How does Laparoscopic surgery work?
In order to gain entry into the abdomen small incisions are made through the skin. The incisions range from 3mm to 12mm (0.11 to 0.5 inches) depending on what instruments are required to safely perform the procedure. On occasion one incision may have to be elongated to retrieve a specimen (i.e. fatty tissue, hernia sac).
Through the skin incisions a plastic/ metal tubes (referred to as ports or trocars) are introduced into the abdomen through the subcutaneous fat and muscle layers of the abdominal wall. Once entry has been achieved, the camera (laparoscope), instruments, blood vessel sealing devices, surgical staplers and a myriad of other tools can be exchanged with ease.
In order to create a “working space” the abdominal cavity is insufflated or distended with a non-toxic, nonflammablegas (CO2) through one of the ports placed into the abdominal cavity. CO2 (carbon dioxide) is the end product of metabolism in all living organisms. In mammals, the overwhelming majority of CO2 is expelled through breathing and the kidneys. In fact, every time we exhale we are “blowing off” CO2. Almost all CO2 used during laparoscopy is absorbed and eliminated by our body within 48 hours.
Once access and exposure has been achieved the surgical procedure can begin and often follows the exact same steps and principles as the open procedure.
What is commonly referred to as the laparoscope is a combination of three devices, the lens, camera and a fiber optic cable system. The telescopic rod lens system is housed in a long telescope that is then connected to a camera. The camera is connected to an image processor that will then project the image onto a monitor. A digital laparoscope houses the image processor at the end of the telescope and precludes the need for a rod lens system. All systems require a fiber optic cable system hooked up to a “cold” light source (Xenon or Halogen) to illuminate inside the abdominal cavity.
For the surgeon to access the abdominal cavity, long thin tubes (trocars/ports) are passed through the muscles of the abdominal wall after making a small skin incision. The port also provides a way to fill the abdomen with CO2 in order to distend the abdominal cavity creating a working space. The laparoscope and instruments can then be passed through the ports to begin the procedure. Many different instruments are used throughout any given procedure. The ports allow easy exchange of instruments.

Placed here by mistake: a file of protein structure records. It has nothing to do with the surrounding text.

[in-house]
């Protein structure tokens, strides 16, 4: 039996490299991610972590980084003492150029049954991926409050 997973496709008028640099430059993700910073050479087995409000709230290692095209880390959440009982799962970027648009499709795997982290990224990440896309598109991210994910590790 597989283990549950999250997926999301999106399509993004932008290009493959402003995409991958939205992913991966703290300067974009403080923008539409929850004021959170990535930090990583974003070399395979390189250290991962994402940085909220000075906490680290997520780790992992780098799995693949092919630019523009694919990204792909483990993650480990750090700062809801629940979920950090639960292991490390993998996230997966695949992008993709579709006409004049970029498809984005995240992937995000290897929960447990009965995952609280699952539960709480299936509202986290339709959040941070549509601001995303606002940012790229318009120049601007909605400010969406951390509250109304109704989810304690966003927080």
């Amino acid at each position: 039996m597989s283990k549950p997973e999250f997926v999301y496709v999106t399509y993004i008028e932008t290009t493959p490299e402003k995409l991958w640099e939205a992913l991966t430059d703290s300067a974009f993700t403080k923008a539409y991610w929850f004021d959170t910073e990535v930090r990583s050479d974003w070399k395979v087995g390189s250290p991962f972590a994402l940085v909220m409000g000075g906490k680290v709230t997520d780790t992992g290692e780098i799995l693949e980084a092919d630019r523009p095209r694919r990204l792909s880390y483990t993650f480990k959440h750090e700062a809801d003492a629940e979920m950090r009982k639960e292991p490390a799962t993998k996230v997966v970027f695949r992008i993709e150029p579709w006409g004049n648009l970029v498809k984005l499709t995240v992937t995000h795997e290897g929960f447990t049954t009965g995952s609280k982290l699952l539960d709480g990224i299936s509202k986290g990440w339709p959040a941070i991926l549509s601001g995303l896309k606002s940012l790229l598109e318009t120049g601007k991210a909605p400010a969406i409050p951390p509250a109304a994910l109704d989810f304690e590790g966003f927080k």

In general, the instruments used in laparoscopic surgery are a combination of three parts: handle, shaft and actuator. There are several handles that are available and surgeon ease and comfort generally determines what handles are used. Regardless of design the handles are opened and closed to control the actuator. The shaft is a long tube that connects the handle to the actuator. The length of the shaft is generally 30-45 cm. Instruments that utilize electrocautery must have an insulated shaft to prevent arcing and burns to tissue in contact with the shaft. The actuator is at the end of the shaft and is generally what makes one instrument different than another. The actuator may be a grasper, scissors, biopsy forceps amongst many others.
Graspers allow the surgeon to hold and manipulate organs or tissue. It is used like forceps in open surgery. Graspers are used in most laparoscopic procedures.
Dissector has a fine tip and is used for very delicate dissection. The angle of the tip varies from straight to a slight curve to a right angle (90 degrees).
Scissors are commonly used to cut tissue and sutures. The scissors can also be used for fine dissection.
Needle drivers are used to sew and tie sutures inside the abdominal cavity, still through small incisions. This is considered to be one of the hardest laparoscopic skills to master, and is one of the more recognizable instruments used by laparoscopic surgeons.
Cautery/Tissue sealing devices
There are several instruments that are used to cauterize and divide tissue available to the surgeon. Some forms utilize high frequency vibration to generate heat in order to keep tissue from bleeding.
The clip applier is used to ligate or occlude a blood vessel or other hollow tube. The clip applier is most commonly used in gallbladder surgery to ligate the cystic artery and cystic duct. This prevents bleeding or leakage of bile after the gallbladder is removed. The clips are made of titanium.
Stapling devices are used to divide hollow organs or blood vessels. Staplers are infrequently used in hernia surgery. The stapler locks 6 rows of staples into the tissue and a blade is passed through the center of 3rd and 4th row simultaneously sealing and dividing. The length of the staple line as well as staple height varies between different cartridges. The surgeon will decide what staple cartridge to use dependent on the procedure. The staples are made of titanium.